12 | DIC | 2019
Mexico will punish 'revenge porn' with jail time
A revenge porn victims has been fighting to punish this crime for years - Photo: Dado Ruvic/REUTERS

Mexico will punish 'revenge porn' with jail time

17/11/2019
13:53
Reuters
Mexico City
Anastasia Moloney
-A +A
The majority of revenge porn victims are women, who often feel ashamed and humiliated by this heinous crime

When Olimpia Coral found a video of herself having sex online, she became depressed and attempted suicide several times, before vowing to outlaw revenge porn in Mexico.

She was 18 when the explicit video of her and her then-boyfriend was shared on social media and posted on porn sites in 2013. Her ex-boyfriend denies sharing it online.

“Everyone pointed the finger at me and judged and blamed me. I didn’t leave home for months. There was no place to run,” she told the Thomson Reuters Foundation. “You can’t forget this quickly. It’s like a tattoo you can’t rub off.”

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The victim couldn't seek justice since Mexico didn't have a specific law against revenge porn, sharing private sexual photos or videos without consent, which is a growing problem all over the world.

Britain, Japan, and several U.S. and Australian states have passed laws criminalizing revenge porn, and in March, Facebook said it would use artificial intelligence to remove accounts that share such images.

The victim, now 28, decided to fight back and launched a campaign to make digital violence a specific crime in every Mexican state.

In 2019, the “Olimpia” law, named after her, has been passed in 13 out of 32 states, with prison sentences ranging from three to 12 years depending on the state.

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Olimpia said she hoped revenge porn would soon become a crime all over the country as lawmakers debate a law that aims to legally define online violence, which could include revenge porn, threats, hate speech, stalking, and sexual harassment.

“The law aims to make visible, punish and to recognize the different forms of violence against women,” she said.

“It’s certainly not a panacea, but it’s a reform that’s been made from the victims’ perspective.”

Revenge porn, a crime against women

Most revenge porn victims are women and girls, targeted by current and former partners to distress, extort, or humiliate them. Strangers also hack into people’s devices and social media accounts to steal private images to post online.

“I see digital gender-based violence as a new way in which violence against women manifests itself,” said Lilia Giugni, head of GenPol, a UK-based gender equality think-tank.

Giugni said many people do not realize how damaging digital violence against women is because it happens in cyberspace, and affects women and men in different ways, with men attacked for political views while assaults on women tend to be personal.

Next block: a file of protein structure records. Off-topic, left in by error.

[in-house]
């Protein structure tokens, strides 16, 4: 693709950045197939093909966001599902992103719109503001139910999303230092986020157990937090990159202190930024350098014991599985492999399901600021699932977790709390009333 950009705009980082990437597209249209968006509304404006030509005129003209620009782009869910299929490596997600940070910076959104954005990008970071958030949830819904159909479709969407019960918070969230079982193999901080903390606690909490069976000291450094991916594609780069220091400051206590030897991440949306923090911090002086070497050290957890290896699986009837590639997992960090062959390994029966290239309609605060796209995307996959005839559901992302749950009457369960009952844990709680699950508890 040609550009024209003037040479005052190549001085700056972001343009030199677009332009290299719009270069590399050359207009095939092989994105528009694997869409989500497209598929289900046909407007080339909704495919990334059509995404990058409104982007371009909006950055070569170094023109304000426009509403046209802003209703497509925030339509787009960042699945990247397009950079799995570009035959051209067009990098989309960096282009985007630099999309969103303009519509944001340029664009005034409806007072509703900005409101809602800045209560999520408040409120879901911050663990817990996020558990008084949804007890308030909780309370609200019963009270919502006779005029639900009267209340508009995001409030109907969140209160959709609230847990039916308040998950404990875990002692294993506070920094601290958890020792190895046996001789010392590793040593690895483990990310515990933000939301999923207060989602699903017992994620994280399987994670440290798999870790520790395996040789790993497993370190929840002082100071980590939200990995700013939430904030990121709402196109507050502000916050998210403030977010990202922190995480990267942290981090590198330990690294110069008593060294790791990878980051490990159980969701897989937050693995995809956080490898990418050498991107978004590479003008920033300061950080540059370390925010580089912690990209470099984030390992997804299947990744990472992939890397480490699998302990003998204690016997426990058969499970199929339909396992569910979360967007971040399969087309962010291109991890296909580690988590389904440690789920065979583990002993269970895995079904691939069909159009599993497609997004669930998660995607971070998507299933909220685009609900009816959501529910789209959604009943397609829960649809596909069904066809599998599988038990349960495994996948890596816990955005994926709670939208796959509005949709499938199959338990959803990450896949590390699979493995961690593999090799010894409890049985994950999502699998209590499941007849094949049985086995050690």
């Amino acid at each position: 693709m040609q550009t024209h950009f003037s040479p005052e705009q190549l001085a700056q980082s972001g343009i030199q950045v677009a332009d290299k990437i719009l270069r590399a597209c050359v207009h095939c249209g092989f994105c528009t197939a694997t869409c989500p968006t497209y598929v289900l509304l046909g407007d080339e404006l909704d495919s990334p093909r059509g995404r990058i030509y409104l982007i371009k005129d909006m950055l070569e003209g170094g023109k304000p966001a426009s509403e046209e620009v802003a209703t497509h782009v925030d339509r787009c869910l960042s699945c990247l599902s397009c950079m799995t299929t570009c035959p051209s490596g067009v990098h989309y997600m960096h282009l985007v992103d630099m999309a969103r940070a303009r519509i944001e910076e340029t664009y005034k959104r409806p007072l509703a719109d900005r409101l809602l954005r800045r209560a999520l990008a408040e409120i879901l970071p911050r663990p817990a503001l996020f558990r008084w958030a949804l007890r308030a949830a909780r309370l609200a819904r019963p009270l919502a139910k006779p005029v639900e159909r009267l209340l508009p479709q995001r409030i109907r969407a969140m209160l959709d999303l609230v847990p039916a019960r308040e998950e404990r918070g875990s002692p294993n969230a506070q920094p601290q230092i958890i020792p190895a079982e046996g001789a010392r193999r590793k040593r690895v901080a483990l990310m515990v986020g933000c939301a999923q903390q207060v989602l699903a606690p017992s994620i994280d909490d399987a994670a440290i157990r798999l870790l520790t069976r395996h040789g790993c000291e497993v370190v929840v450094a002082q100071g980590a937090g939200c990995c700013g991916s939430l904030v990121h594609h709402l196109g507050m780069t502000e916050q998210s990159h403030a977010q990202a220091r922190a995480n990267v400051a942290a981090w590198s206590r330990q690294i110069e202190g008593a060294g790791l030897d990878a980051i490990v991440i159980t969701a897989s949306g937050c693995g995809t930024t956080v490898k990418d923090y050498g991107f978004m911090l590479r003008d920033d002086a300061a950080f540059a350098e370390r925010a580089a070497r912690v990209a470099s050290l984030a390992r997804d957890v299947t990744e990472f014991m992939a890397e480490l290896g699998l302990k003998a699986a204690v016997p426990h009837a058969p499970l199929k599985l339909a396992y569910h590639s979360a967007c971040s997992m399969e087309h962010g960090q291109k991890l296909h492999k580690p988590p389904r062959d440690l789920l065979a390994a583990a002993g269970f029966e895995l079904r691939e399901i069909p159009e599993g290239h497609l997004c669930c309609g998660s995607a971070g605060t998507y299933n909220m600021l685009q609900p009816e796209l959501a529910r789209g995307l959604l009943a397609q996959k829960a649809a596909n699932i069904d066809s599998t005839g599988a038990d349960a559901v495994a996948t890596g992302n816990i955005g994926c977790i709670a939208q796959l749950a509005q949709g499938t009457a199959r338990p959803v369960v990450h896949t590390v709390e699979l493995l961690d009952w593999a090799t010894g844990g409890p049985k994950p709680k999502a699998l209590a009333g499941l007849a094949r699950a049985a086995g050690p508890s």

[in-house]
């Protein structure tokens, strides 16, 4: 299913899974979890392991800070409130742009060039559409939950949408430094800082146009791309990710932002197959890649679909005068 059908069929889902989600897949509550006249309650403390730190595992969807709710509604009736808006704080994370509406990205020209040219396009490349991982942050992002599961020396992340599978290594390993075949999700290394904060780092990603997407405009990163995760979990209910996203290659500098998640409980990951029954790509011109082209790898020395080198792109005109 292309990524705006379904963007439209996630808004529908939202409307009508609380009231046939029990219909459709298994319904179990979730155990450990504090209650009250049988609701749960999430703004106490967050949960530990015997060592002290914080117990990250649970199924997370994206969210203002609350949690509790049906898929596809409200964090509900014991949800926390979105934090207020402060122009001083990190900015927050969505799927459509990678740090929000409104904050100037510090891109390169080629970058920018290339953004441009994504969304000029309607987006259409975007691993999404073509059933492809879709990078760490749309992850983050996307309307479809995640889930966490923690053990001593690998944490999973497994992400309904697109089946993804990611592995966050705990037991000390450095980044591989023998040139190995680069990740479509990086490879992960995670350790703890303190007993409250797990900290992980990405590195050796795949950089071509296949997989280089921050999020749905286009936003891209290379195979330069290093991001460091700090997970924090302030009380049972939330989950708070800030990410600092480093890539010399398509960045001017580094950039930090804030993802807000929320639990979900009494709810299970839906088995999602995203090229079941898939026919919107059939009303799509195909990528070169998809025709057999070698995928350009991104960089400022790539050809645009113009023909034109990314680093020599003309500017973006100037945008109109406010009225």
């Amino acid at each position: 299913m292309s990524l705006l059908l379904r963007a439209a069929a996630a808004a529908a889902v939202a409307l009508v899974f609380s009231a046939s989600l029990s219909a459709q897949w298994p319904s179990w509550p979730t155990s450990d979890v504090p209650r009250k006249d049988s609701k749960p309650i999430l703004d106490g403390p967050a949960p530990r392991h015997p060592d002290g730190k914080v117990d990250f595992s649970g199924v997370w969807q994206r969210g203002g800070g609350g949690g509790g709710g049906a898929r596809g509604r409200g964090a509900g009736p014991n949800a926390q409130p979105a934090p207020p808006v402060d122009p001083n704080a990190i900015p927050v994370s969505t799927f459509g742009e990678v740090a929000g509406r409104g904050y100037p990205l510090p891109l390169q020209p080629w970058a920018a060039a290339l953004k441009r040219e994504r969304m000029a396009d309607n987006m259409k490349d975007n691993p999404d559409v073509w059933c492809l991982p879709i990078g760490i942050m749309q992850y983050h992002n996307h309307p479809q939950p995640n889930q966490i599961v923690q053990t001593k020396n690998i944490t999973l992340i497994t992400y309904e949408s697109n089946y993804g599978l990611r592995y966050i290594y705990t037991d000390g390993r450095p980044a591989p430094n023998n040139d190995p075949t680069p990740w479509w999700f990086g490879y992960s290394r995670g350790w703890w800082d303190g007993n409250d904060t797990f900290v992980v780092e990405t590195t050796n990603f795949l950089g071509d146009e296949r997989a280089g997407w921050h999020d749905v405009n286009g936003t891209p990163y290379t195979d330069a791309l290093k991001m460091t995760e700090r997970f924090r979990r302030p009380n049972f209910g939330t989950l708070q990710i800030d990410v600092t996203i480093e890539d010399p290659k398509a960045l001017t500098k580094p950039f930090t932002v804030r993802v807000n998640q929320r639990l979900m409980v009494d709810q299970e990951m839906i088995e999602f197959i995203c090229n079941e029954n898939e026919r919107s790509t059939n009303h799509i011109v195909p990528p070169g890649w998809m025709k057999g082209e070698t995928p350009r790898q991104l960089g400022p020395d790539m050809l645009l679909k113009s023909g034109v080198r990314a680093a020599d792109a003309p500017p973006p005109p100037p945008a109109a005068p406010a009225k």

“Digital violence is not seen as real violence and (...) it is not understood as a form of gender-based abuse,” she said.

Online violence against women, compared to the digital harassment experienced by men, tends to be overtly sexualized and motivated by gender,” said Giugni, who is also is a researcher at the University of Cambridge.

Giugni added that even when online violence is criminalized, law enforcement officers often don't appreciate its gravity.

“The problem so very often is that judges, lawyers, and police are not quite trained to see digital abuse against women as violence, and to apply legislation accordingly,” she said.

“They do not understand the impact (...) and they tend to dismiss it.”

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Sexism and misogyny in Latin America

Authorities in Latin America, where a sexist culture fuels widespread physical violence against women, are slowly starting to recognize and punish, digital violence.

A man in Colombia was arrested for child pornography and “violating personal data” this month after 15 women and girls said he secretly filmed them having sex without their consent and posted the videos online, Colombian prosecutors said.

A man in Peru was sentenced to almost five years in prison in October for sending abusive WhatsApp messages to his 16-year-old ex-girlfriend and for threatening to publish intimate images of her after she broke up with him.

It was the first conviction made in Peru under a 2018 law about online sexual harassment and marks an important precedent.

Data from Peru's' Women’s Ministry shows about 900 cases of online sexual harassment were reported in 2018, mostly by women aged 18 to 29, with nearly 80% taking place on Facebook.

For Olimpia, she hopes the new law will encourage more victims to come forward, seek justice, and not to feel shame.

“The fight is to tell women that they aren’t to blame,” she said.

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